It is difficult to describe the depth of my despondency that late afternoon of October 1861 as the open-air carriage carried Poppa and me through the wrought-iron gates of White Magnolias and up the gravel drive toward the main house. The late setting sun had slipped toward the horizon leaving the Savannah River to glisten cold and gray in the distance and I could not have felt more empty inside had all life already passed from me.
It had been a long four-day journey from Grandmère and Grandpère’s mansion in New Orleans and the entire way I had prayed that Poppa would change his mind at the last moment and take me back home. He didn’t seem to understand I had no desire to live on a backward cotton plantation in Georgia, especially with an ill-mannered cousin who could not even speak French like a proper lady. But Poppa did not change his mind and now here we were, riding past the shadowed magnolia trees and wintered lawn toward my fate.
I was eleven years old that day as I sat with Mama’s treasured music box clutched firmly in my lap, but for the first time since her death, I found little comfort in the smoothness of its fine satin finish. Poppa, sitting opposite, attempted to engage me in conversation, yet I remained distant, preferring instead to bury myself in the ominous ceaseless creak of the horse’s leather harness.
“White Magnolias is one of the finest homes in Savannah,” Poppa sighed, his eyes pleading for understanding. “One of the finest—” He broke off hopelessly as he recognized my melancholy indifference.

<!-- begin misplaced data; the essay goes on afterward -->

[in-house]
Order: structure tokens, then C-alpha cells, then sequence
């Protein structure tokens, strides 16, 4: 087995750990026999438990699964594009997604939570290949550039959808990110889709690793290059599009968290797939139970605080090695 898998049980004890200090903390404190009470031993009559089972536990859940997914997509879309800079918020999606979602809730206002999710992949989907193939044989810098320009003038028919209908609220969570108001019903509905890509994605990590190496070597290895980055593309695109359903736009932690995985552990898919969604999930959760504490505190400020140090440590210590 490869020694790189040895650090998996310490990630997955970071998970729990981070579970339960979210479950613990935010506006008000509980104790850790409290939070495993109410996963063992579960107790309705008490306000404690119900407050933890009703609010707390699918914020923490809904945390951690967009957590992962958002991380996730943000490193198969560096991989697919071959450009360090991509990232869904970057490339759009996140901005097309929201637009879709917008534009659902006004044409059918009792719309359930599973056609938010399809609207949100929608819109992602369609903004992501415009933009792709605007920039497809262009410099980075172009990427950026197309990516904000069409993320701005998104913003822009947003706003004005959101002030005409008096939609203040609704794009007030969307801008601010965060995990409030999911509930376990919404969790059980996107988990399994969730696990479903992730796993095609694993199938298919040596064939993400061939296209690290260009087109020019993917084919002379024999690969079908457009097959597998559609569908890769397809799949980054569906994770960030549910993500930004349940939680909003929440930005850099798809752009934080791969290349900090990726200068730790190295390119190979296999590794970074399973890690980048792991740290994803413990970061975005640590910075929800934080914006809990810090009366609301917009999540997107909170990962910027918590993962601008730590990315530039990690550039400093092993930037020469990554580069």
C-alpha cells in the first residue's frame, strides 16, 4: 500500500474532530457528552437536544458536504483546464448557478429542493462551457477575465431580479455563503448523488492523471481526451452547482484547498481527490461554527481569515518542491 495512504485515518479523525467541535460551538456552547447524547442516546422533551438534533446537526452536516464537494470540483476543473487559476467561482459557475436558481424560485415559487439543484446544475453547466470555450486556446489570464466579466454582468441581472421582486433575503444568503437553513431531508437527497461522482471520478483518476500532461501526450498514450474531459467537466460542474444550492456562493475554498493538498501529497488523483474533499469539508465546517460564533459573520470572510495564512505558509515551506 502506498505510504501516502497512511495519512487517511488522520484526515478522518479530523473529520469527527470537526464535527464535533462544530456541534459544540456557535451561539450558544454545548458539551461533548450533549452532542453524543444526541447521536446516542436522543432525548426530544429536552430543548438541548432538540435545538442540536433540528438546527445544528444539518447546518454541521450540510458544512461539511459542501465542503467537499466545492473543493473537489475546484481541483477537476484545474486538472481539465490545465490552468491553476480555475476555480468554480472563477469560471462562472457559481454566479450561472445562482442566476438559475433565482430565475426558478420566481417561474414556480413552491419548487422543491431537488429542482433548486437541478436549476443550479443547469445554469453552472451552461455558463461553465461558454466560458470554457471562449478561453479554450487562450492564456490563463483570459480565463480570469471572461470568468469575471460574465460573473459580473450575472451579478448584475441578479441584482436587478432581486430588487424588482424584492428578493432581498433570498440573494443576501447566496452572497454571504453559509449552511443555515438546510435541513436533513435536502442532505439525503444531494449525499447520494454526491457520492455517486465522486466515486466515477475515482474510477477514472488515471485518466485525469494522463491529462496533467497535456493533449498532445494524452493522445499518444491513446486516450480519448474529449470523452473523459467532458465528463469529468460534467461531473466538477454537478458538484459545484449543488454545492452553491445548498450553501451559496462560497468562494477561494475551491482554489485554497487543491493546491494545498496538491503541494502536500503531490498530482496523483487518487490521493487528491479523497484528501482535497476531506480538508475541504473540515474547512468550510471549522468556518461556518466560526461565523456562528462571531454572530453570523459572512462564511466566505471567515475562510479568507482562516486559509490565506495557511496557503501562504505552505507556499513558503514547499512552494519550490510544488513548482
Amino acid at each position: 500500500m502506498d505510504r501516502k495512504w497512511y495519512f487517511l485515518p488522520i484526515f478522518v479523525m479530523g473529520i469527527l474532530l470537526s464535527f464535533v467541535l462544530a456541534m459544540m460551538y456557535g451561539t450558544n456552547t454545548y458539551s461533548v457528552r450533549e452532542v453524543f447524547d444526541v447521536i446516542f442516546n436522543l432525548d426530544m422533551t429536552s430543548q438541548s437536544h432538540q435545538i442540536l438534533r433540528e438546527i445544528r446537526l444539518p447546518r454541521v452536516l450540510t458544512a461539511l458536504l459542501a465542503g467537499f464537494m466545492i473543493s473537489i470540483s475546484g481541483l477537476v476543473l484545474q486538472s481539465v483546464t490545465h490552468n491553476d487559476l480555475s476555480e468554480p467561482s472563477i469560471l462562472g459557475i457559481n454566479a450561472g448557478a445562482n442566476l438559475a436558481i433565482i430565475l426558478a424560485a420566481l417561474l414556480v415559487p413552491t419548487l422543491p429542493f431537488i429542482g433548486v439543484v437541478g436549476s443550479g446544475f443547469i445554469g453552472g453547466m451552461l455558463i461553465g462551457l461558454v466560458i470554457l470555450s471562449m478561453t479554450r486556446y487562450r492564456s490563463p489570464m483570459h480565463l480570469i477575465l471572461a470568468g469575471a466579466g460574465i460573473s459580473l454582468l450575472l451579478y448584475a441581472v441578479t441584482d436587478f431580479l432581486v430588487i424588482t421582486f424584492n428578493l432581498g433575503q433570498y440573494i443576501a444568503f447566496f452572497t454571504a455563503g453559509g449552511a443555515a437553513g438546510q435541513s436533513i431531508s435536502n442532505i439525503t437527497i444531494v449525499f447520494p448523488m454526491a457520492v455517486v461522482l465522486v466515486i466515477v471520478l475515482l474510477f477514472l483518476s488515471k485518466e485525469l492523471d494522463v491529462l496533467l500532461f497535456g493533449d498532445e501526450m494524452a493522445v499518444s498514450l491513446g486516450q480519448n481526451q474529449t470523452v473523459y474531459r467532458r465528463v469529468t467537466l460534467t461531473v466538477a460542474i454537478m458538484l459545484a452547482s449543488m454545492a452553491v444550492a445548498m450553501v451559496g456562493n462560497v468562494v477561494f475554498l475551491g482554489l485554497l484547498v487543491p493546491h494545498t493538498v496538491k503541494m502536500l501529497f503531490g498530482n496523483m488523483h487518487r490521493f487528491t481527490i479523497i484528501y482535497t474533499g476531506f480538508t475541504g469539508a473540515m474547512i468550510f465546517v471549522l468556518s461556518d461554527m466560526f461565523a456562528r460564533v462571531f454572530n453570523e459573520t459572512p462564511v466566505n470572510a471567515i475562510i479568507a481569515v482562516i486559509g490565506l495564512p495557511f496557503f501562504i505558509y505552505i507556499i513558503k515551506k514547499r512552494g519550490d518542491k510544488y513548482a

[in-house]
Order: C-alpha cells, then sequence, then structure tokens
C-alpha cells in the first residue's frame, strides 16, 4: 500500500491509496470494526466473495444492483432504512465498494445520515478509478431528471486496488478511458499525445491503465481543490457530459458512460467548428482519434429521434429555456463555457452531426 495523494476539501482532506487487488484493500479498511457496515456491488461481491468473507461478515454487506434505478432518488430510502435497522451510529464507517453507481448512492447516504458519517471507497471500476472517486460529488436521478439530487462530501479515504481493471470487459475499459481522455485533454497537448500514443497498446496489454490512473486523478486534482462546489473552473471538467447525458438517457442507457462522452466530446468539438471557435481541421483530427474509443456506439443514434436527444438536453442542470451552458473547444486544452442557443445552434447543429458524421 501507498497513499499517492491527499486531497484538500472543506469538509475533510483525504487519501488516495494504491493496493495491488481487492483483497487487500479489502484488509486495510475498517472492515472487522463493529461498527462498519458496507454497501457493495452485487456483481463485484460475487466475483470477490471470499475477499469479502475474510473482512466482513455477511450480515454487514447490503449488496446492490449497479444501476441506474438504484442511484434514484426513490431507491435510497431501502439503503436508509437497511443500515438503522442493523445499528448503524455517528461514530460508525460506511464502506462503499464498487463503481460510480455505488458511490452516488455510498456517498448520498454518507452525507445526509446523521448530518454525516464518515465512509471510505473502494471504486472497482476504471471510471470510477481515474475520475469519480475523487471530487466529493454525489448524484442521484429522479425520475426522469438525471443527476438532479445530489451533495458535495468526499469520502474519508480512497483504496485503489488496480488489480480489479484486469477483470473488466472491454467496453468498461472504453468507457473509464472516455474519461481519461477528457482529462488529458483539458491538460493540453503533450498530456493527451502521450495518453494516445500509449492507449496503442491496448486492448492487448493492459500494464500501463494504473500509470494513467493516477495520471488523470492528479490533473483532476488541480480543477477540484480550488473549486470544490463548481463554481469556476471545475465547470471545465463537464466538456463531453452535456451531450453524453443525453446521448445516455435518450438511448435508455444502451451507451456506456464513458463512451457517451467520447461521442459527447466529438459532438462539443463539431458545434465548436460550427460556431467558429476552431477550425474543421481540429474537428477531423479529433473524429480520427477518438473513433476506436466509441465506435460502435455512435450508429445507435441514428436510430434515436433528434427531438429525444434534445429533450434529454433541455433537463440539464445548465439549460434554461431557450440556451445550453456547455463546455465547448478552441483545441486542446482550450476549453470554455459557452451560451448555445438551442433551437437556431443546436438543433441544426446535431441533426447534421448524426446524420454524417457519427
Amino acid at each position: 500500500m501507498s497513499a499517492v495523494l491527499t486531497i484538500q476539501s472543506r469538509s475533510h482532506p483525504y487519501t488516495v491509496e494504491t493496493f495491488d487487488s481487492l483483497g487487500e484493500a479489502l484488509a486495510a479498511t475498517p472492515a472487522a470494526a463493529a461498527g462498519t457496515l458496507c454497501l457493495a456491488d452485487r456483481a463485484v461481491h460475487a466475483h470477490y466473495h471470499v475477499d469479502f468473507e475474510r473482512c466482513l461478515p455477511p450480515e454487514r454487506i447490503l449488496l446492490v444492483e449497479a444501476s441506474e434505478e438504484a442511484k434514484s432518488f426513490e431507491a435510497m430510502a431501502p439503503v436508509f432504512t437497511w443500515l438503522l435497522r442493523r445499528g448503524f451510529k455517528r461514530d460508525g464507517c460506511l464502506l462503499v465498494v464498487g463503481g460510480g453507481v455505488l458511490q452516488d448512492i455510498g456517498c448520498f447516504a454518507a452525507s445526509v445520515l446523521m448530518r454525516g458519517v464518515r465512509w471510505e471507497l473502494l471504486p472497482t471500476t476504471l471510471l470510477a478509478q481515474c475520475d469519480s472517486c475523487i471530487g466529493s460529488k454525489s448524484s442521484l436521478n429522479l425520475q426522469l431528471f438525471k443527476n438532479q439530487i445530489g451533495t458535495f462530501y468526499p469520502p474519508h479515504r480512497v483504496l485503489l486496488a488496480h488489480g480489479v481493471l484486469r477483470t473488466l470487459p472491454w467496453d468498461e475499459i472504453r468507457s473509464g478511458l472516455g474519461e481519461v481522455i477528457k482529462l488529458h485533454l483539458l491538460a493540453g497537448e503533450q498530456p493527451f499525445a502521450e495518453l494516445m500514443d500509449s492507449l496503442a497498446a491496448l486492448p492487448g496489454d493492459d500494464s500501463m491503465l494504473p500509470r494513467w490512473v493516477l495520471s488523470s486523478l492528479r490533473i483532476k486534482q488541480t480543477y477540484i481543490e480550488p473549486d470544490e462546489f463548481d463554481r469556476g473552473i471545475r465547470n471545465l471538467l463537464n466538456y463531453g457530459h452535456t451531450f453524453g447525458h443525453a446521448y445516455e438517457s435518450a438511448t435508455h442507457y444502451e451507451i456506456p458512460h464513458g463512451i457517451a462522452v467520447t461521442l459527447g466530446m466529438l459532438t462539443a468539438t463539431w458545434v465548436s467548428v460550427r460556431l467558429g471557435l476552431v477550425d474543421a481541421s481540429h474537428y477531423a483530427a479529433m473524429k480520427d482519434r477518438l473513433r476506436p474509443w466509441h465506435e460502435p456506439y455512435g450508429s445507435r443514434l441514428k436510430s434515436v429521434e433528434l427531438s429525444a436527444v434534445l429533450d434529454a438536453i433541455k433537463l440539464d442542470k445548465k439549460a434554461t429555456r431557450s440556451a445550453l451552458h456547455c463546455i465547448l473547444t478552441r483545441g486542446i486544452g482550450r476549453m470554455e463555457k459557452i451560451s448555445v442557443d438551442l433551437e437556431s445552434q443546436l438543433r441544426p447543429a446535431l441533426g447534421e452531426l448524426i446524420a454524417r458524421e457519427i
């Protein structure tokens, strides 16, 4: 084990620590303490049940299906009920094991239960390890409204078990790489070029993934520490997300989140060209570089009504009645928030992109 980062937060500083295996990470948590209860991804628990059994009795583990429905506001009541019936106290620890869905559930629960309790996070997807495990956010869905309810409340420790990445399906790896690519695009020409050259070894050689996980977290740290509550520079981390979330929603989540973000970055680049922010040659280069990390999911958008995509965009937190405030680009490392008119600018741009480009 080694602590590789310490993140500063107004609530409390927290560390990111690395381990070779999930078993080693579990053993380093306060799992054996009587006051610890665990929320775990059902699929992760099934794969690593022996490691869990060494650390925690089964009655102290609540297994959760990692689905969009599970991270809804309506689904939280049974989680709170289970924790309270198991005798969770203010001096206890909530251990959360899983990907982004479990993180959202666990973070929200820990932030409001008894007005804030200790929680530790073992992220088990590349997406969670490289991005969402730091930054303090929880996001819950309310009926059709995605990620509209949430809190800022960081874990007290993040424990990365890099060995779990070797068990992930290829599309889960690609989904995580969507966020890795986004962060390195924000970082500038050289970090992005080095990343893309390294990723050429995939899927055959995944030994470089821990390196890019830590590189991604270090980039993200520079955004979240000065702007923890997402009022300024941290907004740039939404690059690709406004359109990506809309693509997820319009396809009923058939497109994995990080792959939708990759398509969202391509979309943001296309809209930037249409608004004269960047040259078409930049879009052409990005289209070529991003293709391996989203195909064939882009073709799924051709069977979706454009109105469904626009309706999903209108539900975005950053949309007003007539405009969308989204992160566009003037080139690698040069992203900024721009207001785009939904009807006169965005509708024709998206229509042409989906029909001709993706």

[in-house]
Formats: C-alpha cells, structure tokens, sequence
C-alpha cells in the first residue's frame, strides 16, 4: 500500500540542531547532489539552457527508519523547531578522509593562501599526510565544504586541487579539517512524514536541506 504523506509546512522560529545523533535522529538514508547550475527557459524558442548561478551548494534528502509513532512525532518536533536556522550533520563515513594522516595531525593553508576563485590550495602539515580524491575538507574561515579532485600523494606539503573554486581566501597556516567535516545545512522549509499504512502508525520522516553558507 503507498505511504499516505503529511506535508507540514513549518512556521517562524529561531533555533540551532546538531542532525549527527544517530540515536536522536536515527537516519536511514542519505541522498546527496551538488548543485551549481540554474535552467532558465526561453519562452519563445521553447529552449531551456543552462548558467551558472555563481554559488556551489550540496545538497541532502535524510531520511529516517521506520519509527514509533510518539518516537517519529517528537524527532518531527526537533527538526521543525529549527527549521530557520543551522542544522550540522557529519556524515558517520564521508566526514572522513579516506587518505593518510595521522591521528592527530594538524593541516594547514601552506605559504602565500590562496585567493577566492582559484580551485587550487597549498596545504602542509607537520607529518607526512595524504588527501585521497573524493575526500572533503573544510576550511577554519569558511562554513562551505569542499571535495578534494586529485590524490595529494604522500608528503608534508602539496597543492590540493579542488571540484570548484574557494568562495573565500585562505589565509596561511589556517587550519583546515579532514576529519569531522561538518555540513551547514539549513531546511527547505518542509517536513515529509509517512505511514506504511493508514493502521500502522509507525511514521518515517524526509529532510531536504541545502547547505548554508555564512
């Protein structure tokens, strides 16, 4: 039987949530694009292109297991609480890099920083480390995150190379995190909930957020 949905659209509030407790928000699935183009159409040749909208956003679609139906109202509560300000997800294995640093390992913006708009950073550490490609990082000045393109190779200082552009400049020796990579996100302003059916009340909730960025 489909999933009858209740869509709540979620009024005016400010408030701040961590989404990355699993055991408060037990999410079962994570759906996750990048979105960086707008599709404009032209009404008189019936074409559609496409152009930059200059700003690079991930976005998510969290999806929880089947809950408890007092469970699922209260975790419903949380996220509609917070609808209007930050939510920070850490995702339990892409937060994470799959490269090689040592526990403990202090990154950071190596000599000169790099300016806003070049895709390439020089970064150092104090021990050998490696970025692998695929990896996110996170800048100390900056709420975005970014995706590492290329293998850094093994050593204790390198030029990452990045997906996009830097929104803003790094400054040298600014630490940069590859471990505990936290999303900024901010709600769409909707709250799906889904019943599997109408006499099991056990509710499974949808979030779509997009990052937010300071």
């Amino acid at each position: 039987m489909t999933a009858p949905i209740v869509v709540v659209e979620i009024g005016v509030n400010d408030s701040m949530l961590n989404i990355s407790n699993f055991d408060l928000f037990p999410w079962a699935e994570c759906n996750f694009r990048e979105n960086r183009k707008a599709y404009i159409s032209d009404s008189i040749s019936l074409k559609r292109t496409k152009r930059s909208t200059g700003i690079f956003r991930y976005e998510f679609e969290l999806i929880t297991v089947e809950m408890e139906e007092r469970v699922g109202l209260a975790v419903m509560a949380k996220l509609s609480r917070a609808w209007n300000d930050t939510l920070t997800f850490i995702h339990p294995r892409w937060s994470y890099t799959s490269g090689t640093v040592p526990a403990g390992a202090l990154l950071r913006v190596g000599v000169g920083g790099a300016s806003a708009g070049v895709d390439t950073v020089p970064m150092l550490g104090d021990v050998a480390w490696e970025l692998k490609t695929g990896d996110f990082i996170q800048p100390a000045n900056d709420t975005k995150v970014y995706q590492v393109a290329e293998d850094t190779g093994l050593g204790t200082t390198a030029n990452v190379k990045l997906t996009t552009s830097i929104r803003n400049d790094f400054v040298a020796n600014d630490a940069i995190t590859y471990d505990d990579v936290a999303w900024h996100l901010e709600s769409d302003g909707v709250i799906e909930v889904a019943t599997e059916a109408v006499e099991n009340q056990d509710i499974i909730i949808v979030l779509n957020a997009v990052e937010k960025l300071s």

In the two years since Mama’s death, my father’s sentences often ended as though he had forgotten where his thoughts were supposed to go next. And this time was no exception.
“Jennine, my dear,” he continued after a moment, “It saddens me to see you so unhappy.” He reached for my hand. “Believe me, living with someone your own age will be the best thing for you, especially now that I’m going—” He glanced cautiously up at the colored man guiding the reins from the front seat then leaned forward and said in a low voice, “Trust me, child, my absence will only be for a little while.”
I pulled my hand away and sighed. “I know, Poppa, you’ve told me repeatedly, ‘it’s just until the war is over.’” Maybe my father believed that statement, but I was not so sure I believed it anymore. The battle for southern independence, which was only supposed to last a mere few weeks, was now in its seventh month and showing no signs of ending any time soon. Yes, the evil fingers of war were not only tearing me away from the only home I could remember, but also taking my Poppa from me as well— perhaps forever. And as to where he was going, well he had sworn me to secrecy, saying that if anyone knew of his plans it would put us all in grave danger.
I could accept Poppa going North but bringing me here to live with my cousin made absolutely no sense at all. And no matter how much I pleaded in the days before our departure from New Orleans, he had not been willing to change his mind. I simply did not understand it.
Angry and frightened I stared toward the distant river, unaware that behind a dusty window high in the two-storied green-shuttered main house, a pair of eyes were studying our steady approach—eyes every bit as angry as my own.